The JOBS Act, formally called Jumpstart Our Business Startups, changed the business landscape in the USA during the Obama administration. Now, David Weild IV, one of the people who inspired it through his research into the destructive nature of equity markets, is calling for a ‘Jobs Act 2.0’ to have blockchain at its core, according to an interview with Michael de Castillo, published on Coindesk.
Weild, who is head of investment banking firm Weild and Co. Holdings, says that although he is known to many as ‘The Father of the Jobs Act’, there are a number of things about it that he would change if he had actually written it. As a result, he has been searching for solutions since the legislation passed in 2012 that was intended to help small businesses find funding by easing securities regulations.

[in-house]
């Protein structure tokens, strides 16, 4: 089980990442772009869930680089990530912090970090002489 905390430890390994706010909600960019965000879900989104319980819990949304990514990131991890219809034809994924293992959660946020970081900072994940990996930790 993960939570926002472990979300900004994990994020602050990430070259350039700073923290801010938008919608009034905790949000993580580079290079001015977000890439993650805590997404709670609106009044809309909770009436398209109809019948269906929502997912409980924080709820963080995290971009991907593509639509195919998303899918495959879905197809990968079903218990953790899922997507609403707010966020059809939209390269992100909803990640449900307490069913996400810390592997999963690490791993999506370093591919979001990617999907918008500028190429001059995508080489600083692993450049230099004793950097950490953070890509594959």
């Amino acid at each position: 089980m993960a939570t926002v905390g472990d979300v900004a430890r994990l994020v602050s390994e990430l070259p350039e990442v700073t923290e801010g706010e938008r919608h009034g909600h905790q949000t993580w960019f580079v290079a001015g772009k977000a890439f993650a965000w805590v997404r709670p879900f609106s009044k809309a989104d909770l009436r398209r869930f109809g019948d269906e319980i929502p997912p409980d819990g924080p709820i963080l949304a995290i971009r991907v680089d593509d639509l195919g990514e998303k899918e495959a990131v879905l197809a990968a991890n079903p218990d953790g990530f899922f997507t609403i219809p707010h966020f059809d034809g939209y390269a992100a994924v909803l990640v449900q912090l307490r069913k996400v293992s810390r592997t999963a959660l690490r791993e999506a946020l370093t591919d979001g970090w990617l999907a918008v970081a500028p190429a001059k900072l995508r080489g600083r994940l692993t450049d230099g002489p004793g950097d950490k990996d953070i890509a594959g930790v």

His research brought him to the blockchain, which he has steadily become more excited by, especially the opportunity to offer an alternative solution to IPOs. In his 2010 research paper that led to the government putting the Jobs Act in place, he “blamed the drop in IPOs largely on a lack of support for aftermarket business services that help make going public profitable for the post-trade world at large.” As he said in his interview with Castillo: “These small-cap offerings require intermediaries that are adequately compensated to find the other side of the trade, and when you deprive that marketplace of the oxygen that’s required to sustain it, you end up with an erosion of the entire ecosystem of support providers.”
Weild’s now believes that tokenised securities on the blockchain will solve that problem and possibly remove the need for any intermediaries, i.e. trusted banks, in the future. He accepts that the process of making ICOs a securities compliant process will take time, but if he is right, and it seems a probable move, then he will finally realise his original goal for the Jobs Act, and we will have Jobs Act 2.0 on the blockchain.